Have card, will travel - tips for using your card abroad

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  • | by Kristian Dando

Credit cards can be a darn handy asset at your disposal when on holiday, providing you use them with a bit of suss. They can make purchases more secure on any items you buy whilst away, negate the need to carry big wads of cash around and help you save money on essential stuff like getting cash out of machines. Some credit card providers even throw in travel insurance into their deals.

Fretting and agonising over what card to use in a particular situation is the sort of bother that nobody wants when trying to unwind, but just being a bit mindful of using the right card for the job at hand, or at least re-familiarising yourself with the charges associated with using your card when abroad, could make you less light in the wallet department when you get back home. You might even want to consider applying for a card which offers free use abroad if your holiday isn’t for a while – financial research firm Defaqto has rather handily cobbled together a list of ones which don’t charge. (below)

David Black, Defaqto's insight analyst for banking, said: ”It’s important for people to think about how they will manage their money while abroad to avoid a nasty additional financial shock when they return home. Cards can be an effective way to spend overseas, but each type of card has costs and benefits which people need to consider. In addition, within each card type there is significant variation so it really does pay for people to shop around to get the best option for their needs."

Boarding cards - top tips for using your plastic on holiday

Go native

It is generally best to get billed in the local currency rather than good old sterling because the exchange rate that your card provider uses will almost always be better compared to the exchange rate used by the retailer.

Big spenders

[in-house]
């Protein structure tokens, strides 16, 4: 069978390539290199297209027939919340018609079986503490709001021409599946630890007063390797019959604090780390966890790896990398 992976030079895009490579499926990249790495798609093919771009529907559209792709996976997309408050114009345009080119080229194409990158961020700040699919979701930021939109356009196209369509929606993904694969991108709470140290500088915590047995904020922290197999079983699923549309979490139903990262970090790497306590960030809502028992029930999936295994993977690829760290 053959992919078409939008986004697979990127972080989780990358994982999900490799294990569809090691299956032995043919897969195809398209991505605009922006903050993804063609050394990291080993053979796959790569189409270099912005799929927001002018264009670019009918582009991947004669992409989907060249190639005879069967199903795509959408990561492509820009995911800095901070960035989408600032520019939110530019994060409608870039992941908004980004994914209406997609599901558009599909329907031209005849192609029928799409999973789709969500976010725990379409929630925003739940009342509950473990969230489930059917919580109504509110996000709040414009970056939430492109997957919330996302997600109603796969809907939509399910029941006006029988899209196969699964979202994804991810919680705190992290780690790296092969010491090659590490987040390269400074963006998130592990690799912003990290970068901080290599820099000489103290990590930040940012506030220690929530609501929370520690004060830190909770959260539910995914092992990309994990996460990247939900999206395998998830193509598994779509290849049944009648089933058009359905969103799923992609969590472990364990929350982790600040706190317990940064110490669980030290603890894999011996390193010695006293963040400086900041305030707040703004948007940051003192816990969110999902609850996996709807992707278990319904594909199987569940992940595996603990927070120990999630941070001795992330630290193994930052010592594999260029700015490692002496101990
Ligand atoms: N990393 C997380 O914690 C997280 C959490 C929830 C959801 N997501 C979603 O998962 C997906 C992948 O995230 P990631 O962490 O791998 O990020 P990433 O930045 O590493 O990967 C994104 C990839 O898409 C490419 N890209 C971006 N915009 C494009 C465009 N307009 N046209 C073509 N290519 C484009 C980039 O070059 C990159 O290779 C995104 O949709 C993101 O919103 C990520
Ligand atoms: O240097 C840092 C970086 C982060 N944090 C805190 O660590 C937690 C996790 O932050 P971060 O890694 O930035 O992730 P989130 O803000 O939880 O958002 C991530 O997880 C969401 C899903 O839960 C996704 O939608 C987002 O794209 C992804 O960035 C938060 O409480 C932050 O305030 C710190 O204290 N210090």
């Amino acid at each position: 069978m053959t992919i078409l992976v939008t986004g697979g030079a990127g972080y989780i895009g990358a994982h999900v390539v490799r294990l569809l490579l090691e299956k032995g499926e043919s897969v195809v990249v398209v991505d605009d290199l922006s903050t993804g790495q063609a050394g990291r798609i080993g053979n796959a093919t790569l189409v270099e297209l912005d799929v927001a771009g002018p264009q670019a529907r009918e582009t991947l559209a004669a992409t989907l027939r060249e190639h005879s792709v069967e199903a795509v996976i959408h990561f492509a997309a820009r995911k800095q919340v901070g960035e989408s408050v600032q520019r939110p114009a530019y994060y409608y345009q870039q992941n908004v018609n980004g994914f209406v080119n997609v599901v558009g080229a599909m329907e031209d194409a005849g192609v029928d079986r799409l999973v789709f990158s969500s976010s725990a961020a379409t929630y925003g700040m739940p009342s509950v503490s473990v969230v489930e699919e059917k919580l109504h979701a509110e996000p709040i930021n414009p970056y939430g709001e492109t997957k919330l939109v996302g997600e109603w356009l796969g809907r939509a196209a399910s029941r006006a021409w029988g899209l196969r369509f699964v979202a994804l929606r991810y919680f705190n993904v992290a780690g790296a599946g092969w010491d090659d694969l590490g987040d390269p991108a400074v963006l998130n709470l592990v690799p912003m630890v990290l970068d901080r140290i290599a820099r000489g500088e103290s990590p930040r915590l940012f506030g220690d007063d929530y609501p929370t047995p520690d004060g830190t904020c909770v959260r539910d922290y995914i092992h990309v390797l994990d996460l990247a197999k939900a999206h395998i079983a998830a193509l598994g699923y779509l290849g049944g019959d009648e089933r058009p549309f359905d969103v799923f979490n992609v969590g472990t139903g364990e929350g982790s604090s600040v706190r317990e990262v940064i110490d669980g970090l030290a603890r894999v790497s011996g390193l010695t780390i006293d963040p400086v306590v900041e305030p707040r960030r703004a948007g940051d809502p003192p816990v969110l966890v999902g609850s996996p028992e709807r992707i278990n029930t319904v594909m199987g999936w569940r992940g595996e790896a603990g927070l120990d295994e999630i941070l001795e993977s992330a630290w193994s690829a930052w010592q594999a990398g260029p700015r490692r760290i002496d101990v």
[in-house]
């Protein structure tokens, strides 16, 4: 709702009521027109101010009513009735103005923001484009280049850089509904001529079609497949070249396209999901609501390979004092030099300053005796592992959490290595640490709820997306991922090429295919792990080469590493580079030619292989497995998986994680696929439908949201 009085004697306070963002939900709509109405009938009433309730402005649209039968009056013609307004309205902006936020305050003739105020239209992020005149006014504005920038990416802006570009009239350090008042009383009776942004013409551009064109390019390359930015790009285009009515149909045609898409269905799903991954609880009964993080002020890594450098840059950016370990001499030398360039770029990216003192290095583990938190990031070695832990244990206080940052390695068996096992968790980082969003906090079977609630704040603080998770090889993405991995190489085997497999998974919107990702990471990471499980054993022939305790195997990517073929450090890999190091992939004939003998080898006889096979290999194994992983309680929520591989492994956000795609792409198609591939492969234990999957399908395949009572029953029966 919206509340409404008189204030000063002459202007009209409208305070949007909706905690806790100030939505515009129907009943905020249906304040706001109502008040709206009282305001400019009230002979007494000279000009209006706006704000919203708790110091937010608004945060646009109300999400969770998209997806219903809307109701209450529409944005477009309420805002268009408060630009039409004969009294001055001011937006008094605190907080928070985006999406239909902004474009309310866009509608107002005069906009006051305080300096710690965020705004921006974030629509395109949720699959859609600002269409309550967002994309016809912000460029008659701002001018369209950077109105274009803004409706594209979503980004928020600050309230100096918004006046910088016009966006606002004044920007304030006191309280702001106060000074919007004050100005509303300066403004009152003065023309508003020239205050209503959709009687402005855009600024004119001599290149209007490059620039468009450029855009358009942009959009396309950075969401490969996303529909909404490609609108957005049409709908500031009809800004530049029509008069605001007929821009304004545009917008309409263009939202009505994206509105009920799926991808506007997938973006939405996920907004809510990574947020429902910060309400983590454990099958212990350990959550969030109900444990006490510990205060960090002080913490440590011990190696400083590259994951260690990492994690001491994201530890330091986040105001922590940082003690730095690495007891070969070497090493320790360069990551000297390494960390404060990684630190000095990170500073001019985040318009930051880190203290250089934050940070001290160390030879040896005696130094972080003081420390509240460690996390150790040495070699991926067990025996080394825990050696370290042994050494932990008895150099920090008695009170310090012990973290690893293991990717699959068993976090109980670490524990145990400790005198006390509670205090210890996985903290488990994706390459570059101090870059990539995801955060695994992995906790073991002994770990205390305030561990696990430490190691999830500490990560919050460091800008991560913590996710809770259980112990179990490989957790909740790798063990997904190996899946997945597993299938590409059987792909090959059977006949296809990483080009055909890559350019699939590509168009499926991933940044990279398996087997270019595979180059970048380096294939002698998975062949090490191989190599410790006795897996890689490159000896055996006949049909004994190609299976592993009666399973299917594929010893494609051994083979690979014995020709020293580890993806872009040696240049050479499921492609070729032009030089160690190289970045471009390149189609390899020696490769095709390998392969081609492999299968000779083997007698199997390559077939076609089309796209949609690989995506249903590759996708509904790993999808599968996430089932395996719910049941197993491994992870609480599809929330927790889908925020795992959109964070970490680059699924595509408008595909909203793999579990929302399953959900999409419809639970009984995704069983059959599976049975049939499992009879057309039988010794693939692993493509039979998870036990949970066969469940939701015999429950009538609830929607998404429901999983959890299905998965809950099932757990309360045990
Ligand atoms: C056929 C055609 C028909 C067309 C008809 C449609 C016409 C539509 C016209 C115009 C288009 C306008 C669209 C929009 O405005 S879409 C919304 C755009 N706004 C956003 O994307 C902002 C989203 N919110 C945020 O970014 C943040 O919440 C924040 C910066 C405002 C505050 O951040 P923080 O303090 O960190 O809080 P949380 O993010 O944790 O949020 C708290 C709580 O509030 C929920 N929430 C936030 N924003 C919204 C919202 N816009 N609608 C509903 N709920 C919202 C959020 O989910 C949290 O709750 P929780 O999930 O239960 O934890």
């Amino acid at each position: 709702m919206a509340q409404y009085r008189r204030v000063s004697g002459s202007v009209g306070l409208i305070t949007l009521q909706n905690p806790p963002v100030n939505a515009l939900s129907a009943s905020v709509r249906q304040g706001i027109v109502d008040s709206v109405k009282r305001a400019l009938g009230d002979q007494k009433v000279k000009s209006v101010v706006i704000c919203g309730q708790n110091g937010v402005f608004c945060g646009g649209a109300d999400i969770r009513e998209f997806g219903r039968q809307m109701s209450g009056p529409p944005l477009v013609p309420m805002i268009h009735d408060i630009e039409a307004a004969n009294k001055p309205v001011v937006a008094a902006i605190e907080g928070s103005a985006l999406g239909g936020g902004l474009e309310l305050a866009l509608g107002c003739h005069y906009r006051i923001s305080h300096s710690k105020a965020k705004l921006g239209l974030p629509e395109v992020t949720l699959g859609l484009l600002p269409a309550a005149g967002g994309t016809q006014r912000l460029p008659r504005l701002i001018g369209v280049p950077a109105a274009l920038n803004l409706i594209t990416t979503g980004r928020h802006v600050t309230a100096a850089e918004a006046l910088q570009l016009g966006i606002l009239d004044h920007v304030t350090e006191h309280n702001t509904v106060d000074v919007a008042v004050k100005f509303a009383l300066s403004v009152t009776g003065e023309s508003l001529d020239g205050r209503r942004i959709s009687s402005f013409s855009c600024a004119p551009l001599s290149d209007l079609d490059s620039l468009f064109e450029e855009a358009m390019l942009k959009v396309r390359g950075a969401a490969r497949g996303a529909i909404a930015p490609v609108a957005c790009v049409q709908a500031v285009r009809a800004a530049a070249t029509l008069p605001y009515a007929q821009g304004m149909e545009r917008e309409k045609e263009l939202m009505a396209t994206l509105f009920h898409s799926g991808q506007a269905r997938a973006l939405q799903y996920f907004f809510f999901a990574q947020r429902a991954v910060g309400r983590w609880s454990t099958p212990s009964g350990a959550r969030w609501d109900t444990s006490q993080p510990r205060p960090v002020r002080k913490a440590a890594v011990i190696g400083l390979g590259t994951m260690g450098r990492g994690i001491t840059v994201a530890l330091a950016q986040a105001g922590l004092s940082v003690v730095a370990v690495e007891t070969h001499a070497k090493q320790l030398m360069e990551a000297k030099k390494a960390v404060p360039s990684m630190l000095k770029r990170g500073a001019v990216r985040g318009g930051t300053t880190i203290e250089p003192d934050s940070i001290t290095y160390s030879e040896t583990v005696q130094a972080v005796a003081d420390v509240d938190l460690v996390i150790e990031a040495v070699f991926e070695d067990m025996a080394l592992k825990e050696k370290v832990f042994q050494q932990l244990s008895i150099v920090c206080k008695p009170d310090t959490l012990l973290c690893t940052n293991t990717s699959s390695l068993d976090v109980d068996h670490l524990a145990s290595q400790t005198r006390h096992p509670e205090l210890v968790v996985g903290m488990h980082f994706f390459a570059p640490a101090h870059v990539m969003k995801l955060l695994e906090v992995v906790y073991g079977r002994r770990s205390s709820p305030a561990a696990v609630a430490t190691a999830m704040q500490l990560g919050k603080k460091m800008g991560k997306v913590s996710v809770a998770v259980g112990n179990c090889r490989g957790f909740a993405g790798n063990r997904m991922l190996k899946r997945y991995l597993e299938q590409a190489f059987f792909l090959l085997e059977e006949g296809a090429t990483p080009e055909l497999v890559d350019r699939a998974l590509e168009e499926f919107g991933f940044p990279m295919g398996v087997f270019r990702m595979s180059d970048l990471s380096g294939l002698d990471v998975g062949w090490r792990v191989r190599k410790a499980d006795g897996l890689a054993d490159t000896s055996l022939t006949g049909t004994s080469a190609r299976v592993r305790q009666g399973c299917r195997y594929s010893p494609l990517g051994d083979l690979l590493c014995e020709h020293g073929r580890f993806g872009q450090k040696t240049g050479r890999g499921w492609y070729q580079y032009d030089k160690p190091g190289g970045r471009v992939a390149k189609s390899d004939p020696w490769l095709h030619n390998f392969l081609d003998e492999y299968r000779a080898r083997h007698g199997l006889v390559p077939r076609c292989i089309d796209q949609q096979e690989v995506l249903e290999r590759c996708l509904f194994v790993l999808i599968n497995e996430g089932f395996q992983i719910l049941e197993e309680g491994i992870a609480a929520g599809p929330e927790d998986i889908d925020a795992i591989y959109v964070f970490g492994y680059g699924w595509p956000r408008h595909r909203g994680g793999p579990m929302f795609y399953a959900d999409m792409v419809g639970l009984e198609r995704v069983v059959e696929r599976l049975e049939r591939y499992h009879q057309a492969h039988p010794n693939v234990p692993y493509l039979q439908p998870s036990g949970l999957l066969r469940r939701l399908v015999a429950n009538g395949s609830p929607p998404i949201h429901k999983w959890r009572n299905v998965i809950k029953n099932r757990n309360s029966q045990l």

When spending on big purchases, some people people may prefer to use a credit card because of the extra protection provided under the Consumer Credit Act. If someone spends £100 to £30,000 on goods or services that are faulty or not delivered the credit card company will be jointly liable with the seller.

Exchange and smart

Use a credit or debit card that doesn’t charge a foreign exchange fee on overseas transactions or a fee for cash withdrawals. While you’re at it, make sure you’re familiar with all the costs and charges that you could incur when using any cards that you’ve already got before you start giving it a hammering when abroad.

That's block-busters

If you’ve ever been abroad and found out that your card doesn’t work because it’s been blocked by your provider, you’ll know that it can be pretty distressing. To avoid this happening it's worth dropping your bank or card provider a line to let them know what you’re up to – the chances of getting your card blocked will be much lower.

No fee zone

Cards which offer charge-free use whilst abroad, courtesy of Defaqto

Credit cards

The following credit cards do not currently levy a foreign exchange fee on overseas purchases: - Halifax Clarity Credit Card - Metro Bank Credit Card - Nationwide Building Society Gold Card (no foreign exchange fee charged until 31st July 2011) - Post Office Credit Card - Saga Platinum Credit Card (only available to those aged 50+) - Sainsbury's Gold Credit Card (it charges £5 per month but provides incentives which include free multi-trip family travel insurance) - Santander Zero Credit Card (only available to Santander current account customers)

The following credit cards do not currently charge a fee on cash withdrawals or a foreign exchange fee on overseas transactions: - Halifax Clarity Credit Card (typical 12.9 per cent APR charged on cash advances from the date debited to the cardholder's account) - Metro Bank Personal Credit Card (typical 13 per cent APR charged on cash advances from the date of withdrawal) - Sainsbury's Gold Credit Card (interest free credit on purchases and cash advances if the cardholder repays the entire balance on time every month. It charges £5 per month but provides incentives which include free multi-trip family travel insurance) - Santander Zero Credit Card (typical 27.9 per cent APR charged on cash advances from the date debited to the account - the card is only available to Santander current account customers)

Debit cards

Debit cards which do not charge a fee for purchases or ATM cash withdrawals overseas are available from the following current accounts: -Cumberland Building Society Current Account (only available to people living in Cumbria, North Lancashire, South West Scotland or West Northumberland) - Metro Bank Personal Current Account - Norwich and Peterborough Gold Current Account - Santander Zero Current Account (only available to qualifying Santander mortgage, savings or investment customers)

Remember that that some independent ATMs or retailers may levy a fee, so having one of these cards won’t always shield you from pesky charges! Also, bear in mind that a transaction that takes you into an overdraft, or an increased overdraft, will probably incur overdraft interest, fees and charges.